Work/Life Balance

How I Spent My Summer Vacation (Hours)

There’s a lot of discussion right now about work/life balance. Especially during the summer, when family vacations and relaxing getaways are most popular, the issue becomes particularly hot. People want to spend time relaxing, getting away from the grind, but that isn’t always possible.

Small business owners and entrepreneurs often find work and life colliding during vacation time. Steven Fisher at Startup Spark recently wrote a post about how its critical for entrepreneurs to find time to really get away from the pressures of work. We’ve also written about work/life balance for small business owners and tips for how to take a vacation.

But taking work with them on vacation isn’t just an issue for business owners. Eager workers often find themselves logging in to their e-mail or working on projects from home or the beach. Many others are putting time into their own projects and working on vacation.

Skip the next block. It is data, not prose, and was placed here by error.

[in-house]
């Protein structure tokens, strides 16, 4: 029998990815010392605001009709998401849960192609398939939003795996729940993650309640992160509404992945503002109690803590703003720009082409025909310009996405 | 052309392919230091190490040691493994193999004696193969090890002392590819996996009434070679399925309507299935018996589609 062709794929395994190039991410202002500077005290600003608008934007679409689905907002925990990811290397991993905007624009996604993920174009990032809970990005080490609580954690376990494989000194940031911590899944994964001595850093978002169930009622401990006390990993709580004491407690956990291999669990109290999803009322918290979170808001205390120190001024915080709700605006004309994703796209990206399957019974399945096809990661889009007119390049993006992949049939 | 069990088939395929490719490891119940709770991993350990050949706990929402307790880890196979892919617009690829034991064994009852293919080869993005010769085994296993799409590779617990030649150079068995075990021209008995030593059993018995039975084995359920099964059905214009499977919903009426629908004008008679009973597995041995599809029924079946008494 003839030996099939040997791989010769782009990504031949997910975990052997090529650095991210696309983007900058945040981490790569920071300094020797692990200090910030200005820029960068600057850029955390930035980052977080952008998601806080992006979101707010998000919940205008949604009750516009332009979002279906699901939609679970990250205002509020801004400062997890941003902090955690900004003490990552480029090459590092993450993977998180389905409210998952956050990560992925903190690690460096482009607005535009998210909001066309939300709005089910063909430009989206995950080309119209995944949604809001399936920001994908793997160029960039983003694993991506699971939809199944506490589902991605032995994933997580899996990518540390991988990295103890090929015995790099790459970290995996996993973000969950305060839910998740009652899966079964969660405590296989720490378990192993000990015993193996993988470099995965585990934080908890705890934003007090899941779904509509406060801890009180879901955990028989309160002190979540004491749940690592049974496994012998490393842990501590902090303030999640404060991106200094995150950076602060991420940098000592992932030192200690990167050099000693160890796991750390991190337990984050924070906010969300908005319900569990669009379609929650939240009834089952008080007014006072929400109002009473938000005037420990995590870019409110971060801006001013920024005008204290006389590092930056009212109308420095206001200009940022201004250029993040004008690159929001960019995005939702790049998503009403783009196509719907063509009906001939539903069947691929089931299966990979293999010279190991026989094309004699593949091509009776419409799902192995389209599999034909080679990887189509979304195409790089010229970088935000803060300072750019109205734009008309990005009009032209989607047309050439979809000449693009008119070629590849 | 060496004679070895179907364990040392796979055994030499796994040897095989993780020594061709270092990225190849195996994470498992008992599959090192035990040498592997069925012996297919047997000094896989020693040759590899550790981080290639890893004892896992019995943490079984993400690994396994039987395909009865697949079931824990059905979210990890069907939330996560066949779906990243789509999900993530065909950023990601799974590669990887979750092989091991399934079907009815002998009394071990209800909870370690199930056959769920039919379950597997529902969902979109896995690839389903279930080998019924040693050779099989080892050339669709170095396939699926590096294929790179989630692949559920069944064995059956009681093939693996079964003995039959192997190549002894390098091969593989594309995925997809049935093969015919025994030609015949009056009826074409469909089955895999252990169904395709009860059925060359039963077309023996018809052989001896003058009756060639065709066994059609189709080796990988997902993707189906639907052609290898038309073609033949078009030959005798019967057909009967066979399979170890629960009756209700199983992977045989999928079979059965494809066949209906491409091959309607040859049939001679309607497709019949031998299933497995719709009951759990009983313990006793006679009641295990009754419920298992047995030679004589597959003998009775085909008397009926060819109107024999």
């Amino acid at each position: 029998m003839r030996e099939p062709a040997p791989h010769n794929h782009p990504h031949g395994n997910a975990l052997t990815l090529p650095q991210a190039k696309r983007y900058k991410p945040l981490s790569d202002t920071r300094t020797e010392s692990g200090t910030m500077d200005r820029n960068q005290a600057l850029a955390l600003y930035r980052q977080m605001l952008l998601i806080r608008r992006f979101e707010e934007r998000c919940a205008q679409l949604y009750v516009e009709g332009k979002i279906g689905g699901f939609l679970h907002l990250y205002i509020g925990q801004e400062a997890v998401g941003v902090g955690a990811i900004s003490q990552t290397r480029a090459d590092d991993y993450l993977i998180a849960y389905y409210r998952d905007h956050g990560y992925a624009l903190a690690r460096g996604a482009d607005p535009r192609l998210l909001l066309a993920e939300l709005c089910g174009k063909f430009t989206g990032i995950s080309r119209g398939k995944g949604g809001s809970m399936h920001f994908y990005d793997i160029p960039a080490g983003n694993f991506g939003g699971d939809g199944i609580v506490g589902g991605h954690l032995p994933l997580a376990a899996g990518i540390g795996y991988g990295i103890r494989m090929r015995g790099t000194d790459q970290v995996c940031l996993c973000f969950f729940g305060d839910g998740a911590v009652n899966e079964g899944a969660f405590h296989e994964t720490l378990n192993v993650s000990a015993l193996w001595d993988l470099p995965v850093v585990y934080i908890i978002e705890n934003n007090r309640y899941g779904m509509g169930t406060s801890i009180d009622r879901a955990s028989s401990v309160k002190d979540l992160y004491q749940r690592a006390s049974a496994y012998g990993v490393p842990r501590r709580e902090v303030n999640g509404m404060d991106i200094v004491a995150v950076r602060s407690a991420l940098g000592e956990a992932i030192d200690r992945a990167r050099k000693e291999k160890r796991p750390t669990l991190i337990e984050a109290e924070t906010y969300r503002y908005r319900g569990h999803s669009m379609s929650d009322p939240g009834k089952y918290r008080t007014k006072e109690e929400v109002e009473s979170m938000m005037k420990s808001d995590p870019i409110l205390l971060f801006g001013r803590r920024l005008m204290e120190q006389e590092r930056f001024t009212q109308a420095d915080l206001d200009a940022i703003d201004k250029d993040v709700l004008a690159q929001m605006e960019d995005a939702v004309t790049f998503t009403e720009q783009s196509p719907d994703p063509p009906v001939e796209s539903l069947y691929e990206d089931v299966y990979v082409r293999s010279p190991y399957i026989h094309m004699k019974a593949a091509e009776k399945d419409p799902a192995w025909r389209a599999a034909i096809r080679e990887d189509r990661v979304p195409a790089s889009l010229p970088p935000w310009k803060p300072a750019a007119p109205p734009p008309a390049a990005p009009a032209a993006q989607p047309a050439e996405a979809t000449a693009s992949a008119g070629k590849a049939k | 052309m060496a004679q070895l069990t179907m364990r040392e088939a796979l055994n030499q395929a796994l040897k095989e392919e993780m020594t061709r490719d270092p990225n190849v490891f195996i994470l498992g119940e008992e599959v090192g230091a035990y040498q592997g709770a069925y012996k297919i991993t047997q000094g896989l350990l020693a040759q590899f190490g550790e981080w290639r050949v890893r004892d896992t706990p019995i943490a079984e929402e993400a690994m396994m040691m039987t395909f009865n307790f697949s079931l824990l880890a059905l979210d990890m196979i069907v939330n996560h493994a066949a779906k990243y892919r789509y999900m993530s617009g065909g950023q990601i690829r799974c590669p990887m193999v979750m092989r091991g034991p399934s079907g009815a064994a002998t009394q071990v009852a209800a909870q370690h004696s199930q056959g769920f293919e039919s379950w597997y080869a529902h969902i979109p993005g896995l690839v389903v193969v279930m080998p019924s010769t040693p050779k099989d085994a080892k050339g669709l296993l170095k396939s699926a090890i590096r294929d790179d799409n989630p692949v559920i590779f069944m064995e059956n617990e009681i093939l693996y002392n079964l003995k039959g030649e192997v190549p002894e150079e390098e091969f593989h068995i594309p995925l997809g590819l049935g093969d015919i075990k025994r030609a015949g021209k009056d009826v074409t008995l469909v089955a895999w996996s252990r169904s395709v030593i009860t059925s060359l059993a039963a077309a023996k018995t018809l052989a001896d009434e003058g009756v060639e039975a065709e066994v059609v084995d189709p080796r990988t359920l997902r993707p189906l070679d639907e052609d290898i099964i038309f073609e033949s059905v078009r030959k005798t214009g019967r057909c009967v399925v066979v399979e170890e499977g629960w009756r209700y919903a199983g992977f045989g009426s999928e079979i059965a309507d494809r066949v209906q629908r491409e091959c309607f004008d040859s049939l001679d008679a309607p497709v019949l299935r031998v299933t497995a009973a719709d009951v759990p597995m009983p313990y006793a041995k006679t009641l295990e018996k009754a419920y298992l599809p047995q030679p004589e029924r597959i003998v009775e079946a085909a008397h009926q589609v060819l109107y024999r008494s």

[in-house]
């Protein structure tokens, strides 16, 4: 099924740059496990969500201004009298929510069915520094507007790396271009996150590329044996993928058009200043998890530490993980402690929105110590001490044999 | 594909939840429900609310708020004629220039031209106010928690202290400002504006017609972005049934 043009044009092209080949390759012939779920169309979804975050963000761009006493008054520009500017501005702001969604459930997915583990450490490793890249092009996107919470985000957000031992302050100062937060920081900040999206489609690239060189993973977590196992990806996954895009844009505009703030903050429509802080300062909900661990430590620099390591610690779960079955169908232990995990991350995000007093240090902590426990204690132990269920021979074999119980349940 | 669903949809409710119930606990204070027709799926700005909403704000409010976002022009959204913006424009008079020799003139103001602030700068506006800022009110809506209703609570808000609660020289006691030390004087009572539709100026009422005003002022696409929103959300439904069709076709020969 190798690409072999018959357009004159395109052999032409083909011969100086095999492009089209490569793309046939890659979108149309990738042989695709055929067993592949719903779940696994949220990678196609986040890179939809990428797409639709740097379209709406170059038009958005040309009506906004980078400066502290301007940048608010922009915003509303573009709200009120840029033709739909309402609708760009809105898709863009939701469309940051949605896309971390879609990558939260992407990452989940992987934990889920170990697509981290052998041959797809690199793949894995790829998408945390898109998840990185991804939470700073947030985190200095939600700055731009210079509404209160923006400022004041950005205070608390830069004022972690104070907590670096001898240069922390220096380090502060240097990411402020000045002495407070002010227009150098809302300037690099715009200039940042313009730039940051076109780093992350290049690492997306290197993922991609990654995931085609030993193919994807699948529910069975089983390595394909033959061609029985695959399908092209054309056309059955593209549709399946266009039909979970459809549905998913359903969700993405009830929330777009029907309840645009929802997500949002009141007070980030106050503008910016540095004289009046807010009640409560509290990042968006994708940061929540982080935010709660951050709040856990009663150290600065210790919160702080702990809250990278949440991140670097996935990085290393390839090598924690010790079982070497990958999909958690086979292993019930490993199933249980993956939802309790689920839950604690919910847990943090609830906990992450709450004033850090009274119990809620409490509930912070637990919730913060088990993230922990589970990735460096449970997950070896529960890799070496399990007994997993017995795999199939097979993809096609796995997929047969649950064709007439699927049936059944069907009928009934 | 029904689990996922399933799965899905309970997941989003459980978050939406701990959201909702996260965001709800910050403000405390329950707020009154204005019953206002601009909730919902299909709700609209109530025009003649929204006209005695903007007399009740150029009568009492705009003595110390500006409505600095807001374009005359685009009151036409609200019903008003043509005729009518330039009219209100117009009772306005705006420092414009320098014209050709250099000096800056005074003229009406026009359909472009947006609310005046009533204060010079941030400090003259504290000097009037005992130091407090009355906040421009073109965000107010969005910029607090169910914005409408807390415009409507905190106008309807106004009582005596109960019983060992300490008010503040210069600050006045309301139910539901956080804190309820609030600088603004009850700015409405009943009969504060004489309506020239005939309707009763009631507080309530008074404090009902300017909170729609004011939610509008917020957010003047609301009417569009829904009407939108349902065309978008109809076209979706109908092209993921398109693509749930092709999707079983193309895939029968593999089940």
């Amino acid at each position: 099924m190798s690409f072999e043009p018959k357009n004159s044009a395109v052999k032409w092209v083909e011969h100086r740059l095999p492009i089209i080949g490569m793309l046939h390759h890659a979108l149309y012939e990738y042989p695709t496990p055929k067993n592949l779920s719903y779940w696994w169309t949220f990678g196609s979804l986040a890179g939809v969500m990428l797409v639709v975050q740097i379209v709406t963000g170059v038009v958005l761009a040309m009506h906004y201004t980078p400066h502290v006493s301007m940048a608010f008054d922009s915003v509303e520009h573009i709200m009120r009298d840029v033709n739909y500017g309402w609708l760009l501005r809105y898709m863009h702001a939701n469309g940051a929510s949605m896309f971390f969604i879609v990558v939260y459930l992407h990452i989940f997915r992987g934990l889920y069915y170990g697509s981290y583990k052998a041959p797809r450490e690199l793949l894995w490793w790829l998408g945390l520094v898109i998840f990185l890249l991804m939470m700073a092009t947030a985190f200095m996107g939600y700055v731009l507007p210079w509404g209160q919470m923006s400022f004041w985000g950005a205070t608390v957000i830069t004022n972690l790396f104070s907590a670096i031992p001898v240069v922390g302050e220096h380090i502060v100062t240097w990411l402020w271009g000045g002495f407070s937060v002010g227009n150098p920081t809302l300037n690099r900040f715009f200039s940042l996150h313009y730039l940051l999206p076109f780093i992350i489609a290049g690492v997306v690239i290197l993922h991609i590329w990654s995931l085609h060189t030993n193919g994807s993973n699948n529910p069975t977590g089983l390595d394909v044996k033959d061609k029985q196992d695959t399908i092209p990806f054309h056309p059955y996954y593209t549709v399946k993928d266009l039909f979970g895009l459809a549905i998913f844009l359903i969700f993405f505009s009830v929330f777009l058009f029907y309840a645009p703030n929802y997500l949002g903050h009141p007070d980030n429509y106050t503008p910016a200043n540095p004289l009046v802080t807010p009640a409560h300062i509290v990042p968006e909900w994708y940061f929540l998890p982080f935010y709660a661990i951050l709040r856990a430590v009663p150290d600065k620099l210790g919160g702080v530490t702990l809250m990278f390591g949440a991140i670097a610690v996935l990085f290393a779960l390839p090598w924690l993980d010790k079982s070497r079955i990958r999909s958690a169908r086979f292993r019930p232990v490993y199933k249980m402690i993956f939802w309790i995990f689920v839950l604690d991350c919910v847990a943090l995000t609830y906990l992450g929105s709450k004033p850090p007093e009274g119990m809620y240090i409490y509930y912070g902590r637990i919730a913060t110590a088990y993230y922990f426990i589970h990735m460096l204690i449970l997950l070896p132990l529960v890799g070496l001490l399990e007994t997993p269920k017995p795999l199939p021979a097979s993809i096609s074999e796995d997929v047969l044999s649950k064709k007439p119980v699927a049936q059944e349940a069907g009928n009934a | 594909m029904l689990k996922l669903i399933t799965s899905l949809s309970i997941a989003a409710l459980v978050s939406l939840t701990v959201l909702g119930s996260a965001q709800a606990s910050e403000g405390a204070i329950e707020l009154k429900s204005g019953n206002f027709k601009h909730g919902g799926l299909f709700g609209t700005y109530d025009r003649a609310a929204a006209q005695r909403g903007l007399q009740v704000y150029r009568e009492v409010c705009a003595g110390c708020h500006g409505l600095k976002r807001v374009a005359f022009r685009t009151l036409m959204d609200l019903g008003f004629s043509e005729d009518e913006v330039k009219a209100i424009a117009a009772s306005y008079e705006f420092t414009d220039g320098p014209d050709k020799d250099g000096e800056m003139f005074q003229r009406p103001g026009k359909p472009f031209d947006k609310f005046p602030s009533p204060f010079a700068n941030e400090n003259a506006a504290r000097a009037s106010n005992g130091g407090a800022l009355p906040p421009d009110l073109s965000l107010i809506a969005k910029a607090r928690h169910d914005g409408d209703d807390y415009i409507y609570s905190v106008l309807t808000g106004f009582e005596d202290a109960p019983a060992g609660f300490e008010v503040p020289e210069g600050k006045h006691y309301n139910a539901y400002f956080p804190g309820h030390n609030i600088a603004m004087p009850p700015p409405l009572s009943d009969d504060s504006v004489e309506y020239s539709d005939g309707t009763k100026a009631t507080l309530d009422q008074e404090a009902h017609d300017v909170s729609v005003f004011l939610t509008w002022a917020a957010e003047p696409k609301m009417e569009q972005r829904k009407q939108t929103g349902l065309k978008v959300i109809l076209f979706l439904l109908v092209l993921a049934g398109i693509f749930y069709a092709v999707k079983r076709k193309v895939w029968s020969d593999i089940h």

Ryan Healy’s post “When working on vacation isn’t work” on Brazen Careerist shares his views as a twentysomething on work, personal time and vacation. He says that for him, he “works” on his own ideas while on vacation because its something he enjoys doing and wants to pursue in his personal time.

Do you feel it’s possible to truly unplug from work and enjoy your time off? Do you think how someone spends their vacation time depends more on their personality, line of work, generation or employer?

Even though you may not take vacation time on the Fourth of July since it’s a national holiday, what will you be doing with your time?

Career Overload: Making Time for Your Life

Do you have dinner with your family every night? It seems like family dinners, time with friends and actually balancing work and life have gone the way of the Beaver Cleaver. It’s so rare, in fact, that when someone actually makes family a priority, it makes national news headlines.

That’s right – a man named Cameron Stracher decided that for one year he would be at home every night for dinner with his family. He wrote a blog – dinnerwithdad.com – and a book, Dinner with Dad, all about the experience. His story has been featured in USA Today and other major papers. All because he chose to make time for his family – and share about it.

Do you ever feel like making time for your friends and family is so much effort, it might be a newsworthy event if it actually happened?